In these two reports, the IMF draws a disturbing picture of the risks weighing over the global economy. It analyses and comments at length the following trends: US real-estate bubble collapse, US economy recession, US Federal Reserve’s dilemma regarding interest rates developments, long-term fall of the dollar, long-term rise of oil prices. These are precisely the economic and financial indicators used by LEAP/E2020 to develop its forecast of a crisis.
Collapse of US real-estate bubble
LEAP/E2020 – 15/03/2006
« The housing bubble really starts to burst… Some of the predictions made by LEAP/E2020 have already become true, including the bursting of the housing bubble in the US (new home sales were down 5% in January 2006 compared to January 2005, the first time in 5 years this has happened; and the inventory of homes available for sale represents a 6-month supply since 1998). The end of the housing bubble will progressively impact US household consumption, which is highly dependent on growing mortgage-mortgage based household debt. In parallel, the slowdown in the housing sector will directly affect employment, since this sector alone has accounted for 40% of private jobs created over the past five years in the United States.» (GlobalEurope Anticipation Bulletin N°3, 15/03/2006)
IMF, 13/09/2006 :
« IMF services estimate that the possibility of a more abrupt slowdown in the housing market could result in 1 more percentage point withdrawn from GDP growth compared to the baseline scenario. Though house prices’ faltering in other countries such as Australia or the UK, after rises steeper than those recorded in the US, were absorbed until today and caused only minor and short-term economic slowdowns, it is however still to be feared that a more abrupt adjustment of the housing sector could start weighing more heavily on the US economy. » (Translated from Perspectives de l’Economie mondiale, FMI, 13/09/2006)Economic recession in the US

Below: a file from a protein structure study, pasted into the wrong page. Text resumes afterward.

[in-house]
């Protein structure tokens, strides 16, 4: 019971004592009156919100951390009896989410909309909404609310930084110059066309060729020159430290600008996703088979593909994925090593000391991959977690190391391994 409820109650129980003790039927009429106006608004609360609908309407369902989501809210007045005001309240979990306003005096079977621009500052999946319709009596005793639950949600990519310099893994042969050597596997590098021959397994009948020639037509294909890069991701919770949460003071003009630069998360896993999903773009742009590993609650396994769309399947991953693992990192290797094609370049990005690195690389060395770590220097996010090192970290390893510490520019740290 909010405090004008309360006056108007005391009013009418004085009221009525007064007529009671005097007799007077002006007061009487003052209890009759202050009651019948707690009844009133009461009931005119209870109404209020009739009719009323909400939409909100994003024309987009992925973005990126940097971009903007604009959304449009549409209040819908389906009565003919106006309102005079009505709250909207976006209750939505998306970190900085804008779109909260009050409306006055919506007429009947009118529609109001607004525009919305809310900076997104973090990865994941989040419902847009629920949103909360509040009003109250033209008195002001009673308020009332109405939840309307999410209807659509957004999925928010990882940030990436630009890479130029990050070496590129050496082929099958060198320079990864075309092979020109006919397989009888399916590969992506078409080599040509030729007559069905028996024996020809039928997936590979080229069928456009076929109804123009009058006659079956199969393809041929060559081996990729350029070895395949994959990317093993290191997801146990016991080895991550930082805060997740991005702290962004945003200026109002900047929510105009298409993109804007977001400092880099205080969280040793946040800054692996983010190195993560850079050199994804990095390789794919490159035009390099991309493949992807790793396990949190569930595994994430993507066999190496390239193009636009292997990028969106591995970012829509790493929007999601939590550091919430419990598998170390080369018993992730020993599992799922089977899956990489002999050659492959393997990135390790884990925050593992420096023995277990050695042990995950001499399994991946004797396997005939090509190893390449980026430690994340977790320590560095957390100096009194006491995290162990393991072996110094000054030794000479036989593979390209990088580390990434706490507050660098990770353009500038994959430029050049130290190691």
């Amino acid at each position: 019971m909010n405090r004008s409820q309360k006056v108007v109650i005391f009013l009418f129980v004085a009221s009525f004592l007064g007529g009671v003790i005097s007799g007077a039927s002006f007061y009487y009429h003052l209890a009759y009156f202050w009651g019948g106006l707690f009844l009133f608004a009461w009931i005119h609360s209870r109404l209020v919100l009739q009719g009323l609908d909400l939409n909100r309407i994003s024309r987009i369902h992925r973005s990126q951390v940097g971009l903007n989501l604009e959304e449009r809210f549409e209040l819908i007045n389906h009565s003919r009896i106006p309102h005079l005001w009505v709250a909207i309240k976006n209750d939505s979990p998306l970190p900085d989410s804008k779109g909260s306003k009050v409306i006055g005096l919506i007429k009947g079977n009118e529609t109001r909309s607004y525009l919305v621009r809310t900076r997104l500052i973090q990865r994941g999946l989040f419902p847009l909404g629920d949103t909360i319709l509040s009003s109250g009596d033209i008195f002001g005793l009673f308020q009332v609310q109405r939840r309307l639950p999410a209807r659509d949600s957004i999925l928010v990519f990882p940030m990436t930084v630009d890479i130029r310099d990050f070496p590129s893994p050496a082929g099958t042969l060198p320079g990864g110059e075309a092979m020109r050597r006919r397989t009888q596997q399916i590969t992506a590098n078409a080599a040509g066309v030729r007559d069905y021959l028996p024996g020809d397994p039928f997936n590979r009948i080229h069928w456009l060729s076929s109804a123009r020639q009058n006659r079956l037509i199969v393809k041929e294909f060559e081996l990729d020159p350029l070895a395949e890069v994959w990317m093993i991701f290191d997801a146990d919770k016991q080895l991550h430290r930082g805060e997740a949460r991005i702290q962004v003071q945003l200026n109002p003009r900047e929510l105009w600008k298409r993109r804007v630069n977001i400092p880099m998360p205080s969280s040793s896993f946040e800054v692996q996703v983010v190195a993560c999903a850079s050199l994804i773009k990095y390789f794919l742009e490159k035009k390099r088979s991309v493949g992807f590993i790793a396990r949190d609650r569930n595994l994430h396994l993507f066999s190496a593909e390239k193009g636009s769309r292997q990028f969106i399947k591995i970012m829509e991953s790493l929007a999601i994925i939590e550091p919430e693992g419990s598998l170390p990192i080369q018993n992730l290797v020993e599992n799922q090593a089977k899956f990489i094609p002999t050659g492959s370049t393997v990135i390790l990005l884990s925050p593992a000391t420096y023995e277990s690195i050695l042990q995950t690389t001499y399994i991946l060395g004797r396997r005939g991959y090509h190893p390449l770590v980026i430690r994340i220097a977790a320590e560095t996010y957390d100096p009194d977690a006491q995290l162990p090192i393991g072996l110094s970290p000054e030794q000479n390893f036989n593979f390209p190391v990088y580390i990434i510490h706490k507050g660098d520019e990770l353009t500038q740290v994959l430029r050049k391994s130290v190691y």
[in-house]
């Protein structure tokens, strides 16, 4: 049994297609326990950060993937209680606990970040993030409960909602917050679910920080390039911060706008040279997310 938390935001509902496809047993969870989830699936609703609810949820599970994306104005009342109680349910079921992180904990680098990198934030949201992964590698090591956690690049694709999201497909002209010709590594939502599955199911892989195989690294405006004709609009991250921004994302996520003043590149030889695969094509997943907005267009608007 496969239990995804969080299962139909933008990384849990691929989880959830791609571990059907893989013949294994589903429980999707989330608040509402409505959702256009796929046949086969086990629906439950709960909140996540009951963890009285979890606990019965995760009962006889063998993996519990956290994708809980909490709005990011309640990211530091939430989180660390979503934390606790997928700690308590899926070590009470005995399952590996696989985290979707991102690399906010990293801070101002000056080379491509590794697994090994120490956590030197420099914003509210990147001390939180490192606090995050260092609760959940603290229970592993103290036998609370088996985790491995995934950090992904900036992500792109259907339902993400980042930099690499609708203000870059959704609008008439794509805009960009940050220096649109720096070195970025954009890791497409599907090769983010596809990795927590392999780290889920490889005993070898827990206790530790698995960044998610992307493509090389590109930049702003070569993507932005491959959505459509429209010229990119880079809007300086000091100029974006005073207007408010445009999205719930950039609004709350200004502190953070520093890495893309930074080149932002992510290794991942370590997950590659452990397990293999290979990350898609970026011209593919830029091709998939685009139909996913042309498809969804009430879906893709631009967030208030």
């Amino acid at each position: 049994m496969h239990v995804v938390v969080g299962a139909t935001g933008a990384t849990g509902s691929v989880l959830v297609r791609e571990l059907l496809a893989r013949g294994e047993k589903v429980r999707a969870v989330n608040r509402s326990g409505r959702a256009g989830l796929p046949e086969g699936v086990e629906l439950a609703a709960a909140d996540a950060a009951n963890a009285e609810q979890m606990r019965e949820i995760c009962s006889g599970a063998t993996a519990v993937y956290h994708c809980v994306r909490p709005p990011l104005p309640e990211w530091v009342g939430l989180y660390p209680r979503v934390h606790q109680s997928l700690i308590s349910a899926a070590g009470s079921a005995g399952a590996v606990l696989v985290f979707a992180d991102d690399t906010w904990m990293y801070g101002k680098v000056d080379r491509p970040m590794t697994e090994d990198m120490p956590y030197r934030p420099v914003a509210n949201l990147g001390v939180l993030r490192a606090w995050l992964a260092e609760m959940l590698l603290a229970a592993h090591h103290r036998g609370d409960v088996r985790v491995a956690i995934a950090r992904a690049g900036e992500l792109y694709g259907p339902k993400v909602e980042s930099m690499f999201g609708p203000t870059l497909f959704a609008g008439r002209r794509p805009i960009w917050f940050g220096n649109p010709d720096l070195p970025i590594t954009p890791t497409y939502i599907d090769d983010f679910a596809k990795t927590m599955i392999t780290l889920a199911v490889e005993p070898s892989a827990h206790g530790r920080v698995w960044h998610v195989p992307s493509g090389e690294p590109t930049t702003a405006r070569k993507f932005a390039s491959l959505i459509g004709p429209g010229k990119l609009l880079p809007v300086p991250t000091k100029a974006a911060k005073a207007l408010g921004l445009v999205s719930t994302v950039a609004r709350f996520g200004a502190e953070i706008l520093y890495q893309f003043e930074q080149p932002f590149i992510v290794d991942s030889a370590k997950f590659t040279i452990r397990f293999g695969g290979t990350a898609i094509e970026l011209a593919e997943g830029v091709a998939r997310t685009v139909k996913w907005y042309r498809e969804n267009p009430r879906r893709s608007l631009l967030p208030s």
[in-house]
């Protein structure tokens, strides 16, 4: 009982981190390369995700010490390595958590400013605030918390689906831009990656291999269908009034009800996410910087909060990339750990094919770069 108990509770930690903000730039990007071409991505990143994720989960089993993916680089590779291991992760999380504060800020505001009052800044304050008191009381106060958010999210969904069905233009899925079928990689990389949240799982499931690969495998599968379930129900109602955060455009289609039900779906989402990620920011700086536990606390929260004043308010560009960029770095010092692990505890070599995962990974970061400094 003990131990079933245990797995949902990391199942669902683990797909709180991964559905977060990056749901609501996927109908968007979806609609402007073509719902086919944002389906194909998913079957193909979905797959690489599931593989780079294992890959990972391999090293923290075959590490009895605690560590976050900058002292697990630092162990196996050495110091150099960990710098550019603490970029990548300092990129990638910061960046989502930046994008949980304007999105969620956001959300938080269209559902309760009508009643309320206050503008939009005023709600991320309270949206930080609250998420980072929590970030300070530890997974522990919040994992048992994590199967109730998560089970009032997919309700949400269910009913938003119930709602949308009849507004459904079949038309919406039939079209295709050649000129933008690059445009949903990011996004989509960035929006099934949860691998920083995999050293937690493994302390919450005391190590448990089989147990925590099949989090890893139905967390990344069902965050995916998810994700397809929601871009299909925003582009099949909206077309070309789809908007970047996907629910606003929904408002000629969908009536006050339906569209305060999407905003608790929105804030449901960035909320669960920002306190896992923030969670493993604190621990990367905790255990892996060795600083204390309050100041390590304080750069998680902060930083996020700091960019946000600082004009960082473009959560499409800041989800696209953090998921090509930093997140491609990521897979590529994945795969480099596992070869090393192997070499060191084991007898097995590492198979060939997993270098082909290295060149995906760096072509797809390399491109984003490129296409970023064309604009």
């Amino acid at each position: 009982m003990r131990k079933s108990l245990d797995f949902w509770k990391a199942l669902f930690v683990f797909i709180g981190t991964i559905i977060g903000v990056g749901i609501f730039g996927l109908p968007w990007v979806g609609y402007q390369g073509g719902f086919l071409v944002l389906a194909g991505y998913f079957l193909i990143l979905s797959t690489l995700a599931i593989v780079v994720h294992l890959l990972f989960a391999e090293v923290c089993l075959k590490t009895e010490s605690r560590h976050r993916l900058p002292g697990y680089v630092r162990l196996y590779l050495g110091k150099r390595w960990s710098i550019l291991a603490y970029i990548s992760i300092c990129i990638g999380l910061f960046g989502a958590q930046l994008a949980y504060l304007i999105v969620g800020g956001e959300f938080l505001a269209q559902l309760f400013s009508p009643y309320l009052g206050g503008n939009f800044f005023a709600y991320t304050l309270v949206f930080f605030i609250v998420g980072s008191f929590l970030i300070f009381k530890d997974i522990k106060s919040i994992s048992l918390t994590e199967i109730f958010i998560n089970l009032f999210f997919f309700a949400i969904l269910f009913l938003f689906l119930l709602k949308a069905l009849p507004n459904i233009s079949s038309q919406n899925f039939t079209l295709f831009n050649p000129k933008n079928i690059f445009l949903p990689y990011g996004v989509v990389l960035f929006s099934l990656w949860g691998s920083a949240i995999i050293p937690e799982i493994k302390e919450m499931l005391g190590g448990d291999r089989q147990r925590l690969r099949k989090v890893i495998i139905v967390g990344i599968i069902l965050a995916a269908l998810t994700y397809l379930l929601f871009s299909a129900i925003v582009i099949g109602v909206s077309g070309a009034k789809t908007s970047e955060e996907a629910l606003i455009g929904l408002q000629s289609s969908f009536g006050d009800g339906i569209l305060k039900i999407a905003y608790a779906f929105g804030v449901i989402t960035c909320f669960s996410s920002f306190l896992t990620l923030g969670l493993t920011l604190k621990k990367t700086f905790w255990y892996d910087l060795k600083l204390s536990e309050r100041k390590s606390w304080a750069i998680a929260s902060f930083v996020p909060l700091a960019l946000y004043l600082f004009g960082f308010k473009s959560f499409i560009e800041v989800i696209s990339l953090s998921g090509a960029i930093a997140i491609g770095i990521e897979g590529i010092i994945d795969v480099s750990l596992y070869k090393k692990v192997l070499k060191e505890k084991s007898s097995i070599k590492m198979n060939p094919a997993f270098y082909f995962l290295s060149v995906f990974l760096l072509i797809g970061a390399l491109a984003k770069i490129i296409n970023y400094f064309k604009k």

« To raise US interest rates in order to fight against inflation and to preserve the credibility of the Dollar (since it is only the differential in the interest rate with the EU and Japan that now maintains its relative value), but to accelerate the collapse of the growth of the United States economy, by making the real estate bubble (which is already deflating quickly) explode, and by disrupting up household consumption (on which the essence of the US growth has rested for 5 years). Inflation, high interest rates and growth at half-mast, even recession, this is a well-known situation which prevailed during the Seventies: stagflation » (GlobalEurope Anticipation Bulletin N° 6, 15/06/2006)
IMF, 13/09/2006 :
« Households in so-called “arms-length” financial systems are more vulnerable to rising interest rates and declining asset prices. So, for example, during previous housing busts in countries with more arm’s length financial systems, consumption growth typically slowed from an average of 3 percent (year-on-year) at the start of the bust to zero two years later. The slowing of the U.S. housing market is a key risk for the U.S. and global economic outlook. » (Perspectives de l’Economie mondiale, 13/09/2006)
US Federal reserve’s dilemma over interest rates
LEAP /E2020, 15/06/2006 :
« Awareness of the deadlock in US rates policy: towards stagflation or towards hyper-inflation?The financial and stock exchange players are now focusing on a single indicator, the evolution of the interest rates fixed by the central banks, and in particular that of the American Federal Reserve. Indeed, because of the United States’ central role in the world financial system, they play the part of the catalyst of hopes and fears; and their financial authorities will, during this phase II, accelerate the crisis. The US government and Federal Reserve have indeed conducted their economy and the whole of the financial markets towards a total dead end. The return of inflation has led to an increase in interest rates everywhere in the world, and the loss of confidence in the real American economy (with the background, the general loss of confidence in the United States) imposes a dramatic choice between two solutions with painful consequences… »
(GlobalEurope Anticipation Bulletin N°6
IMF, 13/09/2006 :
« The context is particularly demanding for the major central banks which are at the basis of global stability. In the US, the situation is difficult, as inflation grows while the economy slows down, and the US Federal Reserve must continue to follow closely future data while it must communicate clearly on its estimation of the market situation. » (Perspectives de l’Economie mondiale, 13/09/2006)
Steep and long-term fall in the Dollar